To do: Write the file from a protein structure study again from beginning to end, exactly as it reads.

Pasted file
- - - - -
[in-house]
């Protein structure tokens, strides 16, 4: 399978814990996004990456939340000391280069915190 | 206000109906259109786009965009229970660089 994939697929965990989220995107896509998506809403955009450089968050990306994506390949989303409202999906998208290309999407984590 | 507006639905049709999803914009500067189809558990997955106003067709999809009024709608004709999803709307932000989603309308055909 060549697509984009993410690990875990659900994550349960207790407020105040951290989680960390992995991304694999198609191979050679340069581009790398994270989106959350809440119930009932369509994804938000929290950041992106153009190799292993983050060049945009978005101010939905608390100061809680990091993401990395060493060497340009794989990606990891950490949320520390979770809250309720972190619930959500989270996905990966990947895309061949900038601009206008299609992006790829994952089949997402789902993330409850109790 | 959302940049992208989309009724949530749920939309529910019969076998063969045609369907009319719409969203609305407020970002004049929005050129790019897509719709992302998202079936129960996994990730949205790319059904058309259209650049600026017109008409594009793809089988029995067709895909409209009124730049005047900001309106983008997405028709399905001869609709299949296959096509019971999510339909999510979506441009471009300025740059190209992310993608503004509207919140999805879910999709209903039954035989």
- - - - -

[in-house]
């Protein structure tokens, strides 16, 4: 399978814990996004990456939340000391280069915190 | 206000109906259109786009965009229970660089 994939697929965990989220995107896509998506809403955009450089968050990306994506390949989303409202999906998208290309999407984590 | 507006639905049709999803914009500067189809558990997955106003067709999809009024709608004709999803709307932000989603309308055909 060549697509984009993410690990875990659900994550349960207790407020105040951290989680960390992995991304694999198609191979050679340069581009790398994270989106959350809440119930009932369509994804938000929290950041992106153009190799292993983050060049945009978005101010939905608390100061809680990091993401990395060493060497340009794989990606990891950490949320520390979770809250309720972190619930959500989270996905990966990947895309061949900038601009206008299609992006790829994952089949997402789902993330409850109790 | 959302940049992208989309009724949530749920939309529910019969076998063969045609369907009319719409969203609305407020970002004049929005050129790019897509719709992302998202079936129960996994990730949205790319059904058309259209650049600026017109008409594009793809089988029995067709895909409209009124730049005047900001309106983008997405028709399905001869609709299949296959096509019971999510339909999510979506441009471009300025740059190209992310993608503004509207919140999805879910999709209903039954035989």